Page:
How One Freelance Writer Made $87,000 in 2016

How One Freelance Writer Made $87,000 in 2016

We’re beginning a new year — which, in my case, means it’s time to tally up everything I earned in 2016.

It also means it’s time to think about what I want to do with this column in 2017, and get ready to ask some new questions.

First, the numbers for December:

Completed pieces: 41

Work billed: $5,707.81

Income received: $9,638.88

What about my numbers for the full year? I ended up writing over 527,000 words in 2016 — more than 700 individual assignments, ranging from a 60-word blog post to a 10,000-word ebook — and earning $87,709.33 in freelance income .

As you might remember if you’ve been following this column, I earned $63,571.12 in 2015 — which means that I increased my freelance income by over $20,000 for the second year in a row.

Do I think that’s sustainable for 2017? Should I look forward to my first six-figure freelancing year? It could happen, but I’m not planning my budget under the assumption that I’ll earn $100,000 as a freelancer this year.

How I grew my income, and what might happen in 2017

In 2015, I increased my freelance income by setting myself the goal of earning $5,000 per month. I achieved that goal by building my network and taking on every assignment I could, which often meant working long hours.

In 2016, I wanted to keep my income sustainable while working fewer hours.

Instead of writing a bunch of smaller pieces to earn $5,000 a month, I wanted to raise my rates, find higher-paying clients and earn the same amount with less work.

Because I had done the work of building my network and my reputation, I was able to negotiate higher rates with several of my clients. I was also approached by a new client who was offering recurring, high-paying work. I got put on a large project that helped push my earnings to the $10,000-per-month level, but I knew that was only a short-term deal. After the project ended, my monthly earnings dropped back down to between $5-$6K per month.

That’s where I predict my earnings will stay, at least for the first quarter of 2017.

I’ll continue earning around $5,000 or so per month, while maintaining a 40-hour workweek. By the end of the quarter, I should know a little more about what the next few months of my year might look like.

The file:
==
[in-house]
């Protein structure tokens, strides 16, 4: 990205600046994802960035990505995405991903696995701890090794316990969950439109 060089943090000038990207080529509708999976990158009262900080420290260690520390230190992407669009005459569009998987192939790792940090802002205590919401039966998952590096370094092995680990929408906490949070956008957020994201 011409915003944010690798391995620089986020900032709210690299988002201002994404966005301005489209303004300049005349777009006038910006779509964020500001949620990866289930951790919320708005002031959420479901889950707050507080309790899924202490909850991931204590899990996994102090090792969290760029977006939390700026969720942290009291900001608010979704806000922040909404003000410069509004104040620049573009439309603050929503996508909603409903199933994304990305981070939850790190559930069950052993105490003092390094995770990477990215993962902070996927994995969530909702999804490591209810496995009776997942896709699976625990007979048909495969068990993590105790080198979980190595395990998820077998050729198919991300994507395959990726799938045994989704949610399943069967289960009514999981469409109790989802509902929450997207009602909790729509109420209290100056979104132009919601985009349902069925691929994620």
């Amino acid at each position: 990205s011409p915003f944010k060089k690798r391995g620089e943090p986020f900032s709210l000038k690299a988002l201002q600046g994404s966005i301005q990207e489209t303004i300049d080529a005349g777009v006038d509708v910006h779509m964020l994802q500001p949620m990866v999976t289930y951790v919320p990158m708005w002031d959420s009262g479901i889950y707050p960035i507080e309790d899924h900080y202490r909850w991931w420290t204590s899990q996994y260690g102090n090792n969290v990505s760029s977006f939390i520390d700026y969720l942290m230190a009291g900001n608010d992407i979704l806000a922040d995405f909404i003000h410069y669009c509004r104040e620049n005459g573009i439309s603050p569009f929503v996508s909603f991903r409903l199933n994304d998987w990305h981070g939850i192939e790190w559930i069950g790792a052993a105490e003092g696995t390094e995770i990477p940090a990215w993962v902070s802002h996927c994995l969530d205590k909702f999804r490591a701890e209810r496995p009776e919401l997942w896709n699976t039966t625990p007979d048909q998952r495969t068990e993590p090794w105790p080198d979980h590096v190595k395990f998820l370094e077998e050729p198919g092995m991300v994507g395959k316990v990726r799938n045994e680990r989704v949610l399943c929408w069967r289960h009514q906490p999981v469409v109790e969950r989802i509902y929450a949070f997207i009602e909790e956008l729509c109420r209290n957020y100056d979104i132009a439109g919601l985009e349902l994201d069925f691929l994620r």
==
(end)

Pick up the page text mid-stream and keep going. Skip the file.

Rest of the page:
Building my career by asking the right questions

I don’t yet know whether I’ll earn as much in 2017 as I did in 2016.

I do know that having a high-earning year has allowed me to prepare for a variety of financial possibilities.

With that in mind, I’m going to change up this column for 2017.

After two years of monthly income check-ins, I’m switching to a quarterly income round-up, in which I’m going to ask all of us to consider five questions:

  1. How much money did I earn this quarter?
  2. What was the best thing I did for my freelance career this quarter?
  3. What was my biggest mistake (or, what am I going to do differently next quarter)?
  4. What do I want to achieve as a freelancer next quarter?
  5. What steps am I taking to get there?

Every three months, we’ll check in with each other and with these questions, and I’ll share whether I’ve met my earnings goals. See you all at the beginning of next quarter!

How much did you earn as a freelancer in 2016? Did you grow your income this year? If so, what do you think prompted that growth — and will it continue in 2017?

Filed Under: Freelancing
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  • Meg says:

    Hi Nicole,
    I have to admit to feeling confused about how to break in to copy-writing and bidding for jobs on websites such as I have no idea how to pitch a winning bid to clients who have set such a wide scale on their budget (e.g.:50-200). I mean, of course the client will go for the cheapest bid, right? I have no idea. I have written and published mostly academic work to date, so I am finding this new world very overwhelming. Any advice you can send me on where to start or where to learn about bidding for work etc would be so appreciated. Ps- I do know Carol Tice’s website and have found her links to be great.